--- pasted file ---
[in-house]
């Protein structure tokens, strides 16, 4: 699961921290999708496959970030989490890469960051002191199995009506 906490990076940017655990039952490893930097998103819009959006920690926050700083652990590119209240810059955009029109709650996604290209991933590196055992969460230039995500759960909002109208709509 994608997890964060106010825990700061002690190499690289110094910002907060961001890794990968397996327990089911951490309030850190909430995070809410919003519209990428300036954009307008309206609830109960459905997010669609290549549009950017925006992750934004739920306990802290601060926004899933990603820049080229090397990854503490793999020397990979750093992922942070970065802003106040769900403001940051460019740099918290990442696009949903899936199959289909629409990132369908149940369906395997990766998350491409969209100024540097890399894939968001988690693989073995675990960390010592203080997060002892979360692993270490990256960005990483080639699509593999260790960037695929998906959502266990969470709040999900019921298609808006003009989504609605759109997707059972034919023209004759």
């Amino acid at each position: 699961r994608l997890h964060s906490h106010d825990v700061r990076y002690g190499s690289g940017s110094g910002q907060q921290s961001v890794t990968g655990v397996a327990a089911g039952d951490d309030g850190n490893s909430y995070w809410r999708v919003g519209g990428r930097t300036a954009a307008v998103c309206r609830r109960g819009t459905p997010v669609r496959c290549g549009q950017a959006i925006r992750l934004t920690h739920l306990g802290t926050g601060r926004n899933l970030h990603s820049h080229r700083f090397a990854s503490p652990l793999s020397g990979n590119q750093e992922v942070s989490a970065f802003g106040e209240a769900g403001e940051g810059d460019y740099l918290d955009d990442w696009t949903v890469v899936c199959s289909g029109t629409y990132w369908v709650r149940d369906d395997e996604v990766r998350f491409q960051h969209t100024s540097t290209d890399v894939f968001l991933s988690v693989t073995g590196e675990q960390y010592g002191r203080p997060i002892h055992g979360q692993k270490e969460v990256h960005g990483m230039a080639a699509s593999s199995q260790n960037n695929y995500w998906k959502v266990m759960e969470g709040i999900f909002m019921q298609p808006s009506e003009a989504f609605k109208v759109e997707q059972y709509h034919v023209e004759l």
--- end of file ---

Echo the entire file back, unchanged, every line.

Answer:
[in-house]
């Protein structure tokens, strides 16, 4: 699961921290999708496959970030989490890469960051002191199995009506 906490990076940017655990039952490893930097998103819009959006920690926050700083652990590119209240810059955009029109709650996604290209991933590196055992969460230039995500759960909002109208709509 994608997890964060106010825990700061002690190499690289110094910002907060961001890794990968397996327990089911951490309030850190909430995070809410919003519209990428300036954009307008309206609830109960459905997010669609290549549009950017925006992750934004739920306990802290601060926004899933990603820049080229090397990854503490793999020397990979750093992922942070970065802003106040769900403001940051460019740099918290990442696009949903899936199959289909629409990132369908149940369906395997990766998350491409969209100024540097890399894939968001988690693989073995675990960390010592203080997060002892979360692993270490990256960005990483080639699509593999260790960037695929998906959502266990969470709040999900019921298609808006003009989504609605759109997707059972034919023209004759």
């Amino acid at each position: 699961r994608l997890h964060s906490h106010d825990v700061r990076y002690g190499s690289g940017s110094g910002q907060q921290s961001v890794t990968g655990v397996a327990a089911g039952d951490d309030g850190n490893s909430y995070w809410r999708v919003g519209g990428r930097t300036a954009a307008v998103c309206r609830r109960g819009t459905p997010v669609r496959c290549g549009q950017a959006i925006r992750l934004t920690h739920l306990g802290t926050g601060r926004n899933l970030h990603s820049h080229r700083f090397a990854s503490p652990l793999s020397g990979n590119q750093e992922v942070s989490a970065f802003g106040e209240a769900g403001e940051g810059d460019y740099l918290d955009d990442w696009t949903v890469v899936c199959s289909g029109t629409y990132w369908v709650r149940d369906d395997e996604v990766r998350f491409q960051h969209t100024s540097t290209d890399v894939f968001l991933s988690v693989t073995g590196e675990q960390y010592g002191r203080p997060i002892h055992g979360q692993k270490e969460v990256h960005g990483m230039a080639a699509s593999s199995q260790n960037n695929y995500w998906k959502v266990m759960e969470g709040i999900f909002m019921q298609p808006s009506e003009a989504f609605k109208v759109e997707q059972y709509h034919v023209e004759l």